Adrienne is a certified dog trainer, behavior consultant, former veterinarian assistant, and author of "Brain Training for Dogs."
Dog Aggression Should Not Be Ignored
Sometimes, dogs display behaviors that are a far cry from what might be expected of ''man's best friend." The owners of such dogs might ignore or excuse those behaviors with phrases such as ''he'll grow out of it," ''it's just a phase,'' or ''he only does it every now and then." Sugar-coating these issues, however, is not helpful. In fact, in many cases, these behaviors are likely to increase and escalate if they are not addressed.
Two Behaviors That Could Be Warning Signs
Growling and biting are two general behaviors that could indicate problems. Neither one should be ignored.
While some people appreciate growling because it indicates that the dog is warning them before biting, a growl should not be underestimated because it may indicate that the dog has a low-level threshold or is weak-nerved.
Biting is, of course, the most obvious act of aggression that dogs express. The bite does not have to break the skin to be considered a significant threat. Often times, owners start seeking help once the dog has bit somebody, which is too late. In many cases, signs of increased aggression were ignored or they may have been too subtle to be noticed by the inexperienced eye.
Warning Signs of Dog Aggression
Related to Feeding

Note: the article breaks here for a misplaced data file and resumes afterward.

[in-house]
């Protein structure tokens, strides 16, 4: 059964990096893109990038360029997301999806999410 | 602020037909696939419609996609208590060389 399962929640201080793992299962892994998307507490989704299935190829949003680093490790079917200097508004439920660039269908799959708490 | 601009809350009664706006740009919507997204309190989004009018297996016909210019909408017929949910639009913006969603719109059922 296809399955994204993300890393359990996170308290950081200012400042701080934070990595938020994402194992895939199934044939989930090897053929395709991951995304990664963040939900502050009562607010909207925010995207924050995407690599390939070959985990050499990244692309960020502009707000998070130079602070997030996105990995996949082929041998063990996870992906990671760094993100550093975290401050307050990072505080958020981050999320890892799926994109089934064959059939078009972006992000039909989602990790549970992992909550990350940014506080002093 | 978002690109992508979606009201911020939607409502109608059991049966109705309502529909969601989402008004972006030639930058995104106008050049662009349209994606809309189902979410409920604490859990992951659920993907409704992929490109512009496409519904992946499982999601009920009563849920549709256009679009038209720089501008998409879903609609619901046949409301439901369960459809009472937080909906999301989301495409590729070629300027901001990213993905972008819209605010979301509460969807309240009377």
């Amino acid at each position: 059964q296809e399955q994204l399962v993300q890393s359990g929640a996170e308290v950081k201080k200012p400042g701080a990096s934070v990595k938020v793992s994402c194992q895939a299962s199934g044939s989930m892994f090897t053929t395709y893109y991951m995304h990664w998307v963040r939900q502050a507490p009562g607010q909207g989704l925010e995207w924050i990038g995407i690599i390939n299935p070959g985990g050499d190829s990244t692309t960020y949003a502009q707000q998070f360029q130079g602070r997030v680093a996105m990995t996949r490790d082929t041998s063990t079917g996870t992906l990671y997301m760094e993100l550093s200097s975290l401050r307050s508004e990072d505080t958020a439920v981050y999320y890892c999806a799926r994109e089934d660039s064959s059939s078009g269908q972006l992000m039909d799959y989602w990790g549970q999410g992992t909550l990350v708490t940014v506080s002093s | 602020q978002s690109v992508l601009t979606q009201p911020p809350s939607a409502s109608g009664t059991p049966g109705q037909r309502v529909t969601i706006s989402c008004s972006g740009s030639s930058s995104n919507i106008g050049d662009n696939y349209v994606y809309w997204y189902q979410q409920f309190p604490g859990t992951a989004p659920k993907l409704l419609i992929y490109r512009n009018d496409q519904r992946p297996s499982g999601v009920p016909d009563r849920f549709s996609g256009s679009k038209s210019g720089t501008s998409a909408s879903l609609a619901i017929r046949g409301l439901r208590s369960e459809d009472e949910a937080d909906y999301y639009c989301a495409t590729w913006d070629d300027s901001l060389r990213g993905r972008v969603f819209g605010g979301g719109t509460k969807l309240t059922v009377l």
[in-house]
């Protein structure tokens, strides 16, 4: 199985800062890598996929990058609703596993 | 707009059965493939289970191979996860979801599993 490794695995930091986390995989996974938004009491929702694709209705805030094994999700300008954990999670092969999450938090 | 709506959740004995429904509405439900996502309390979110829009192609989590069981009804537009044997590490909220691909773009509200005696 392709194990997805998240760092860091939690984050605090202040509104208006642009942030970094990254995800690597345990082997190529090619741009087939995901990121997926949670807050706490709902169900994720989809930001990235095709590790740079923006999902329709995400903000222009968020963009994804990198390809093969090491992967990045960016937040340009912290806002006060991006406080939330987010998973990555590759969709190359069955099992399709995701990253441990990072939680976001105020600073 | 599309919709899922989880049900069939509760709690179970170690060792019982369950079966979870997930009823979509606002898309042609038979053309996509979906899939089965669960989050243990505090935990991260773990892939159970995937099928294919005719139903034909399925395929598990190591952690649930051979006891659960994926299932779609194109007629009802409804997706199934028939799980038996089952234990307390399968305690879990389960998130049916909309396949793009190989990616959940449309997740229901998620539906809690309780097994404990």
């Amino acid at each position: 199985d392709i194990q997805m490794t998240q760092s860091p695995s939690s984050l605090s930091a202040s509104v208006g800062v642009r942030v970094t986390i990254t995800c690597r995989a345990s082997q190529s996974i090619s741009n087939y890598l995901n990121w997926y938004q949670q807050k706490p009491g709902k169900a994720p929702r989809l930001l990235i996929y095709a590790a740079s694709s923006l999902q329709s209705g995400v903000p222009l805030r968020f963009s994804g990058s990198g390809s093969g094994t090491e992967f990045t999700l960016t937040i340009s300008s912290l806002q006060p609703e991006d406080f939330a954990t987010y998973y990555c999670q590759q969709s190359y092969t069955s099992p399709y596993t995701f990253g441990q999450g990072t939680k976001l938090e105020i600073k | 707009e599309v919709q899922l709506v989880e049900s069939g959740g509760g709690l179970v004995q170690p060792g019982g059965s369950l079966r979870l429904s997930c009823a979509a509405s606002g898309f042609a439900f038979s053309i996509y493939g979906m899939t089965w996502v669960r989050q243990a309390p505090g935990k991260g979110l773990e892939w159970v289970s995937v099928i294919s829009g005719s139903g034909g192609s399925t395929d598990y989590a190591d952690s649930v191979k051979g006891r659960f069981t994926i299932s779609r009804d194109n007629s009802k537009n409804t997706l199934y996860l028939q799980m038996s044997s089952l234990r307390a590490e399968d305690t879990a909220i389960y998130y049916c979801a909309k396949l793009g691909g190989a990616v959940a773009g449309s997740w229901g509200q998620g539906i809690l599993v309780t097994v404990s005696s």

- Growl when eating
- Lift their lips and snarl while eating
- Get tense and tend to stop eating as you approach
- Growl when they are chewing a bone
- Steal food and get aggressive when trying to retrieve it
- Respond aggressively when they are found scavenging the trash. For more on this, read "Dog Resource Guarding."
Related to Sleeping
- Growl if forced off a bed or couch
- Growl if allowed on the bed and the owner moves too much
- Growl if awakened
- Growl if touched while sleeping
Related to Being Touched
- They do not allow children to touch them
- Growl when groomed or when nails are clipped
- Dislike being touched on the head/shoulder area
- Do not like to be touched from above
- Aggressive when given medicine or shots
Related to Playing
- Growl if their toys are touched
- Will not let children near their toys
- Get too rough when playing
Related to Being Disciplined
- React aggressively to being reprimanded
Related to Being Outside
- Chase cars, small animals, joggers, or bikers
- Lunge towards other dogs or people
- Act aggressively towards strangers
- Act overly protective of their owners
- Growl if owner shakes hands or hugs another person
- Bark aggressively at other people when in the car
- Act aggressively and are very territorial
As seen, the signs are all out there. It is very harmful to ignore them in the hopes that they will disappear. Unfortunately, these behaviors often return and grow in intensity if they are not nipped in the bud. If your dog displays any of these signs, please don't try to solve them on your own, but consult with a veterinary behaviorist or a certified applied animal behaviorist.